Gov. Bobby Jindal (who was widely regarded as a GOP whiz kid before he appeared to be too much of a kid while responding to the president’s address to Congress back in February) is the latest to suggest it’s time to rip up the Democrats’ grandiose plan(s) for a government takeover of health care. After taking an unwarranted swipe at his fellow Republicans for lacking health-care ideas (is he truly unaware of Rep. Paul Ryan’s efforts? or the plans of Rep. Tom Price and Sen. Jim DeMint?), he sets out 10 good ideas, including voluntary purchasing pools, portability, tort reform, tax-free health-care spending accounts, and refundable tax credits. (And yes, many if not all his proposals are in the Ryan, Price, and DeMint proposals.)
But aside from the one-upsmanship among Republicans (“No one else has ideas but me!”), one is struck by how simple and inexpensive many of these ideas would be to implement. Yes, some of Jindal’s items duplicate the Democrats’ platitudes — leaving open how much they would cost and how government is to go about making it all come true (e.g., electronic record-keeping). But there is plenty to work with if the idea is to improve the existing system by addressing some significant and valid complaints (about portability and pre-existing exclusions, for example). If the Democrats’ rococo legislative artistry melts down, there is much that can be done that would likely garner large bipartisan majorities and that might also provide the president with some badly needed face-saving.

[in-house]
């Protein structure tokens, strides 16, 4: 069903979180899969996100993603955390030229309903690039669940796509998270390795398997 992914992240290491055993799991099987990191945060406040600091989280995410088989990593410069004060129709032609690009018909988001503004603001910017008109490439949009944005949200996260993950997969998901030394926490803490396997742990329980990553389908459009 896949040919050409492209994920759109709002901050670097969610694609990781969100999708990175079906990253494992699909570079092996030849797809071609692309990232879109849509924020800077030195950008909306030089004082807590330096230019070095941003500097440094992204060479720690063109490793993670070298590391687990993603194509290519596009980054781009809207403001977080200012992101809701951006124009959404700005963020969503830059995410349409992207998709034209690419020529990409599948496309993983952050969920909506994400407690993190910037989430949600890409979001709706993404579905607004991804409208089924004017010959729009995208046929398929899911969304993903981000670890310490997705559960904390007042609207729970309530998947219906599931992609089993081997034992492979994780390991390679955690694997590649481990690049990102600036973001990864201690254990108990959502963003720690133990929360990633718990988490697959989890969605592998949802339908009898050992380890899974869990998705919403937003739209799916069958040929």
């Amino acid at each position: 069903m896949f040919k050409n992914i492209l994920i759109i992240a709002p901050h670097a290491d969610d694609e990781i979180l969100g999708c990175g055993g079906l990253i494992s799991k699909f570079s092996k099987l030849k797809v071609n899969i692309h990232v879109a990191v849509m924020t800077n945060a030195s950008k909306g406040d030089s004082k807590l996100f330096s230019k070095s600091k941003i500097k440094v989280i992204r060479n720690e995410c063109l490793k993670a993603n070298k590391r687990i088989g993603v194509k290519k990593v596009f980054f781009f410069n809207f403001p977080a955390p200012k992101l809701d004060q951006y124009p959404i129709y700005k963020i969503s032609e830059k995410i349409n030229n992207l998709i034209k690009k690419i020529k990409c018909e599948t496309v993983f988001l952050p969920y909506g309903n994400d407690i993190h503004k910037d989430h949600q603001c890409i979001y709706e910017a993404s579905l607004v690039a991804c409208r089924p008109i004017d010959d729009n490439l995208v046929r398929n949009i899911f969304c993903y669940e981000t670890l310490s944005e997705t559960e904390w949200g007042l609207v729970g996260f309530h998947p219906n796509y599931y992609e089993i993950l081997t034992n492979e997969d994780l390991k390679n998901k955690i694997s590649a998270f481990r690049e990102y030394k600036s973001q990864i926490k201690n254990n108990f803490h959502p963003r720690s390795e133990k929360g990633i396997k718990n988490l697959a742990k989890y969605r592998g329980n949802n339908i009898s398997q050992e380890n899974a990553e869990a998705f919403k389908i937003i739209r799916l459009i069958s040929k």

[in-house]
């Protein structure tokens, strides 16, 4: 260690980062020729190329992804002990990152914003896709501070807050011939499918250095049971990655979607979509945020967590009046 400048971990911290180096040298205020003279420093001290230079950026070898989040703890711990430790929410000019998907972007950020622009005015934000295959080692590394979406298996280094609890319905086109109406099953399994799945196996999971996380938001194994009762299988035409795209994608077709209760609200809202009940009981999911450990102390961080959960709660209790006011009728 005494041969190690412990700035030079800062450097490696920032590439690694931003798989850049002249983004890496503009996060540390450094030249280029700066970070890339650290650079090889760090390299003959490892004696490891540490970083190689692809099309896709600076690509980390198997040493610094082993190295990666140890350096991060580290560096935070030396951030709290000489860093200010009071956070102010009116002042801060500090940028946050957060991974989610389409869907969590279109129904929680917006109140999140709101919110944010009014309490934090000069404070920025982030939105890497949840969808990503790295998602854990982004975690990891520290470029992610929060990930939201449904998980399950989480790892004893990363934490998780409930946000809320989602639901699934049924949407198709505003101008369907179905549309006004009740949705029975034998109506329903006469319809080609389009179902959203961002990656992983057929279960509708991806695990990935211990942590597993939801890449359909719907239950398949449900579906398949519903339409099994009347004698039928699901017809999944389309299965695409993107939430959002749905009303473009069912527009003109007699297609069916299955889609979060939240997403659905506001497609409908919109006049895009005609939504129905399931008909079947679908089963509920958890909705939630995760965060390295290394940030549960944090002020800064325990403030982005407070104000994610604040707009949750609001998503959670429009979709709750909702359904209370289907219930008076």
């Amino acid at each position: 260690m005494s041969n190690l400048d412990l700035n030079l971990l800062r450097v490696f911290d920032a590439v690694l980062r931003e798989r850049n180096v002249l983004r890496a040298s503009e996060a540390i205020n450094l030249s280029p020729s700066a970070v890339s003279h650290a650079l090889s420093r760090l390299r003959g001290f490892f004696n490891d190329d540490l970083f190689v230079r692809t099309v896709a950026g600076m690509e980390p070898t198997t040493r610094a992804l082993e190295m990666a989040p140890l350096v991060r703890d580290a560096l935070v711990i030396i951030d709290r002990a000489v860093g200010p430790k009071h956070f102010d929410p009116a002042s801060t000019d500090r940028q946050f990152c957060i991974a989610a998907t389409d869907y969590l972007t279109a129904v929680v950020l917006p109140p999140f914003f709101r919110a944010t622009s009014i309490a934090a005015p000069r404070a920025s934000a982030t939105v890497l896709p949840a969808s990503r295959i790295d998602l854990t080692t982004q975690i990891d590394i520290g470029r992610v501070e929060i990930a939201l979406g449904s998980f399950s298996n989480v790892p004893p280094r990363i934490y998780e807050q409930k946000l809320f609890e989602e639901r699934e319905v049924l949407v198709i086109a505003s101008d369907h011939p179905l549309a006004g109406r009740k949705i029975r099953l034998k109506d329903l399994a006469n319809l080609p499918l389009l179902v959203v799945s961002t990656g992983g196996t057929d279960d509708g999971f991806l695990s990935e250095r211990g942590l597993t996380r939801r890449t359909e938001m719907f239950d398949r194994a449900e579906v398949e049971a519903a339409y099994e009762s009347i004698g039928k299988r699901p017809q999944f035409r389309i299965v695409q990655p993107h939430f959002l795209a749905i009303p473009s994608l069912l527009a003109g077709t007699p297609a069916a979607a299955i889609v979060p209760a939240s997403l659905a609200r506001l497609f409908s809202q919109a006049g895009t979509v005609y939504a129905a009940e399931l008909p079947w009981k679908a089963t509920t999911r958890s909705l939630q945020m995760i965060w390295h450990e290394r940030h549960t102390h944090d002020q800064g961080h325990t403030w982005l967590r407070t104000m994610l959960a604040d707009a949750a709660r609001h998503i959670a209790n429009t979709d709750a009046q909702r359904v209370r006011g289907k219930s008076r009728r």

We aren’t going to get there, of course, as long as gigantic schemes keep swirling about Congress and Obama insists we have to fix the system once and for all. When liberals like Juan Williams complain that critics of ObamaCare are defenders of the status quo and simply don’t get that “Americans want something done in terms of improving the condition and the ability to get health insurance at a reasonable rate in this country,” they have it exactly wrong. Spending endless time and energy on bills without significant public support (in part because they require massive taxes in a recession) is, in fact, doing nothing — at least nothing productive — to increase access to health care at a reasonable rate.
It’s only once the unworkable and unpopular monstrous health-care plans finally go by the wayside that we can get to the list of doable items that Jindal (and Price, DeMint, Ryan, and others) have assembled. But for now, Democrats remain convinced that there’s one grand health-care bill to be passed. So nothing much gets done.